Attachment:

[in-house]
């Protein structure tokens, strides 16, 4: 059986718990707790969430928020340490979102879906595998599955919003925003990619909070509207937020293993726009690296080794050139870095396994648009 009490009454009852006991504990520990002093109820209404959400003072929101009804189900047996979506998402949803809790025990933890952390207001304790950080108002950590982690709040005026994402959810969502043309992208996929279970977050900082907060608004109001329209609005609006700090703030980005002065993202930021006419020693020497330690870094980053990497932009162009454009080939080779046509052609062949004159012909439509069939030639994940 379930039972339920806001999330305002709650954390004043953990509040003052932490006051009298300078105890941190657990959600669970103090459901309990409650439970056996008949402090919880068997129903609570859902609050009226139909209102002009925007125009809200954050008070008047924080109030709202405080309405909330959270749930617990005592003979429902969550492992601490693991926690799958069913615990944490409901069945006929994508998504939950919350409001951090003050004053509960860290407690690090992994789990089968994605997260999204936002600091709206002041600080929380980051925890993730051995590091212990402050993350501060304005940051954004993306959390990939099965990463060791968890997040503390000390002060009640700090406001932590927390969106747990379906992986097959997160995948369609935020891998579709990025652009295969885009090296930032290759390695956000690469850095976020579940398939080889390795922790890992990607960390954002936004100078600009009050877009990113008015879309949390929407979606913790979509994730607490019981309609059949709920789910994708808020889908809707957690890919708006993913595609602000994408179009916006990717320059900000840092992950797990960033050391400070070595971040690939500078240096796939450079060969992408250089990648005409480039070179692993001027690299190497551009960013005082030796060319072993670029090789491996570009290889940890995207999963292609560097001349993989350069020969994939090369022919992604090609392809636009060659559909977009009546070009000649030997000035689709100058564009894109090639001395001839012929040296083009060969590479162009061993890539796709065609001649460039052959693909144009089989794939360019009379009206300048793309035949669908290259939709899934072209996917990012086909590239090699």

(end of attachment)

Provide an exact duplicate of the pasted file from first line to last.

[in-house]
């Protein structure tokens, strides 16, 4: 059986718990707790969430928020340490979102879906595998599955919003925003990619909070509207937020293993726009690296080794050139870095396994648009 009490009454009852006991504990520990002093109820209404959400003072929101009804189900047996979506998402949803809790025990933890952390207001304790950080108002950590982690709040005026994402959810969502043309992208996929279970977050900082907060608004109001329209609005609006700090703030980005002065993202930021006419020693020497330690870094980053990497932009162009454009080939080779046509052609062949004159012909439509069939030639994940 379930039972339920806001999330305002709650954390004043953990509040003052932490006051009298300078105890941190657990959600669970103090459901309990409650439970056996008949402090919880068997129903609570859902609050009226139909209102002009925007125009809200954050008070008047924080109030709202405080309405909330959270749930617990005592003979429902969550492992601490693991926690799958069913615990944490409901069945006929994508998504939950919350409001951090003050004053509960860290407690690090992994789990089968994605997260999204936002600091709206002041600080929380980051925890993730051995590091212990402050993350501060304005940051954004993306959390990939099965990463060791968890997040503390000390002060009640700090406001932590927390969106747990379906992986097959997160995948369609935020891998579709990025652009295969885009090296930032290759390695956000690469850095976020579940398939080889390795922790890992990607960390954002936004100078600009009050877009990113008015879309949390929407979606913790979509994730607490019981309609059949709920789910994708808020889908809707957690890919708006993913595609602000994408179009916006990717320059900000840092992950797990960033050391400070070595971040690939500078240096796939450079060969992408250089990648005409480039070179692993001027690299190497551009960013005082030796060319072993670029090789491996570009290889940890995207999963292609560097001349993989350069020969994939090369022919992604090609392809636009060659559909977009009546070009000649030997000035689709100058564009894109090639001395001839012929040296083009060969590479162009061993890539796709065609001649460039052959693909144009089989794939360019009379009206300048793309035949669908290259939709899934072209996917990012086909590239090699």